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Home  > Article

A Scholar in Scotland: Learning lessons in the British system of higher education

By Talia Stol, courtesy of Abroad View
Associated Content

As a student from Northwestern studying abroad, Talia Stol was forced to re-evaluate her expectations as an American.

"Bloody hell," I sighed, trying out an expression I felt appropriate to both my new Scottish home and my current situation. After attempting to contact university tech support for the third time in order to connect to the Internet from my room, I was once again rebuffed by the automated "off-hours" message.

"How can they be closed the day before classes, and on a weekday?" I wondered. My thoughts turned nostalgically to the joys of my American school's online registration system compared to the chaotic morning I had spent rushing from department to department on the University of Edinburgh campus. There was apparently no master list of where classes were scheduled to meet, online or otherwise, that students could consult; the only place to find a class location was within its department building.

After finding two of my classes with relative ease, I had gone to several departments before tracking down the Canadian Studies Centre housed in its own building on one side of George Square, the academic hub of the university. With a feeling of triumph, I found the room. Breathing a sigh of relief, I left the building, noting a plaque identifying the site as Sir Arthur Conan Doyle's home for five years in the 1880s. The city was dripping in history, with similar plaques adorning what seemed like every other building or doorway, informing us that John Calvin died here, Robert Burns wrote here, David Hume philosophized here.

Though I was enchanted by my new surroundings--gothic spires, medieval cobblestone streets, folk music pubs, and Indian food on every corner--my biggest challenge was adjusting to the different educational climate in the United Kingdom.

I was transitioning from a world of university-provided cable, vegan-friendly cafeterias, and state-of-the-art athletic facilities to a land of Spartan single dormitories, meat-and-potato diets, and a higher education system that was decidedly not user-friendly. In short, I had left the university-as-business paradigm and entered the university-as-privilege one. The "find yourself" mantra that defines the college years in the States didn't exist in Scotland. The slogan instead seemed to be "prove yourself worthy." Of course, these statements oversimplify the reality of both systems, but they also reflect certain underlying themes.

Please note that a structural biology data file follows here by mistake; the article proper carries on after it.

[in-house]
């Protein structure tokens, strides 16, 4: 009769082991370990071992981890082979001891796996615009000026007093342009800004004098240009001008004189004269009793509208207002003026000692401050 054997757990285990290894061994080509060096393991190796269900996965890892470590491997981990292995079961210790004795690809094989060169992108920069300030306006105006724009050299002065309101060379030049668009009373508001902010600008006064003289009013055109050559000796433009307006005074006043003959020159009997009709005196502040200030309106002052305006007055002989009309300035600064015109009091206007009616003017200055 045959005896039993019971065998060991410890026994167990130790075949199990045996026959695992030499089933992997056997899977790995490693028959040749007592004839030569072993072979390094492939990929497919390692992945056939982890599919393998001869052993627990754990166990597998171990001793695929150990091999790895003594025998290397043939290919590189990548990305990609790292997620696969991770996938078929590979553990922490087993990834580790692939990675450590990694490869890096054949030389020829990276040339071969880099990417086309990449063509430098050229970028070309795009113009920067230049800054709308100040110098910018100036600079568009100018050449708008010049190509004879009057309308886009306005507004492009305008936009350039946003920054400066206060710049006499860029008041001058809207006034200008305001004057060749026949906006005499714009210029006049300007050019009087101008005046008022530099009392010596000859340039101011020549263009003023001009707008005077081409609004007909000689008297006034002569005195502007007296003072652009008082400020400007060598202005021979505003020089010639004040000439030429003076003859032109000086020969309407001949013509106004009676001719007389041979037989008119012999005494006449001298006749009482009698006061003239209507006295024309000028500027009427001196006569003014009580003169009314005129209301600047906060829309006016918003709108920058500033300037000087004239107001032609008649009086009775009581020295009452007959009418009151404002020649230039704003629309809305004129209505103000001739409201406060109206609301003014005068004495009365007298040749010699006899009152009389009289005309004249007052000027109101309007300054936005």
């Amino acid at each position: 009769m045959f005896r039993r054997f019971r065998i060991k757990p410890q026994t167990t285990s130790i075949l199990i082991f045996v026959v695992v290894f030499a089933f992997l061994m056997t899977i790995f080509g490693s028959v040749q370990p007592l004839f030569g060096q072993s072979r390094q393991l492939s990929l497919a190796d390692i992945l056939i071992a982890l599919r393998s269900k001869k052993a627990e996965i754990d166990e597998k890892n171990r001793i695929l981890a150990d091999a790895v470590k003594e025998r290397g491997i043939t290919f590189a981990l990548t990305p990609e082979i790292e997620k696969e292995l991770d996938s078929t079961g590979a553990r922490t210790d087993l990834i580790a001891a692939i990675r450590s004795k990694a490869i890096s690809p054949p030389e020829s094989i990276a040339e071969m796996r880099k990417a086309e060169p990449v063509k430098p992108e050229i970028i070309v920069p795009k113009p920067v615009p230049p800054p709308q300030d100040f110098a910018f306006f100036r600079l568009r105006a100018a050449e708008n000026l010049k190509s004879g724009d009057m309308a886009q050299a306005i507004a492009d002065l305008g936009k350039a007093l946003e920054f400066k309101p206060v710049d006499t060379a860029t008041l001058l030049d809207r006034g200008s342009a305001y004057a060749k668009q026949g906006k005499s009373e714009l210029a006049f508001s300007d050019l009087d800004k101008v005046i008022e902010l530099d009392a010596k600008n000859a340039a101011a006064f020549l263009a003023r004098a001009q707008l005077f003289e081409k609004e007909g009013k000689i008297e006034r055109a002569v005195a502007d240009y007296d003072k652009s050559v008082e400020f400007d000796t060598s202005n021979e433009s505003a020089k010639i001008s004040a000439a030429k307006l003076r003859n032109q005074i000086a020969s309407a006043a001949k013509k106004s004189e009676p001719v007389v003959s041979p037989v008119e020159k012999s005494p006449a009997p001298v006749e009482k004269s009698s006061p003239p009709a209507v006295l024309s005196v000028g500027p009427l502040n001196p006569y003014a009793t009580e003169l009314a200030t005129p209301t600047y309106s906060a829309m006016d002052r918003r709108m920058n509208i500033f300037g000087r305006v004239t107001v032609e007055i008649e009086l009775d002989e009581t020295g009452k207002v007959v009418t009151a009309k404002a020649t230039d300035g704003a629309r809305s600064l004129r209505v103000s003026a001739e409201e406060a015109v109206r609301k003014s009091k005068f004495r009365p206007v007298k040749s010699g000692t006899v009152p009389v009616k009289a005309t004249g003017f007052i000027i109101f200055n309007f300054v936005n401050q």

Contrasts between the British and American systems of higher education played a prominent role in my study abroad experience. Discussions comparing the two among both American and British friends served as a jumping off point for many tangential discussions about fundamental differences between the two cultures.

The British "Uni" represents an attitude toward education that encourages independent learning over course packets and outlines, and less class time in favor of more time for private study. The British high school experience is less indulgent--or less nurturing--than ours. Students are expected to create their own structure and design their own course of study, focusing on a few topics rather than the "well-rounded" curriculum that characterizes American schooling.

The results of A-levels or "Highers," AP-like exams taken at the end of high school, form the sole basis for admittance into Uni; high school transcripts are non-existent. These tests also determine one's course of study, and a change in that course means starting over from the beginning. Performance criteria are high, and getting a "first"--above 70 percent in a class--requires work at a publishable standard, a fact that riled those of us used to American grade inflation. While in the States the message seems to be that anything is obtainable with hard work, this alternate grading system seems to suggest that only a select few are capable of producing extraordinary work. There is no "A for effort."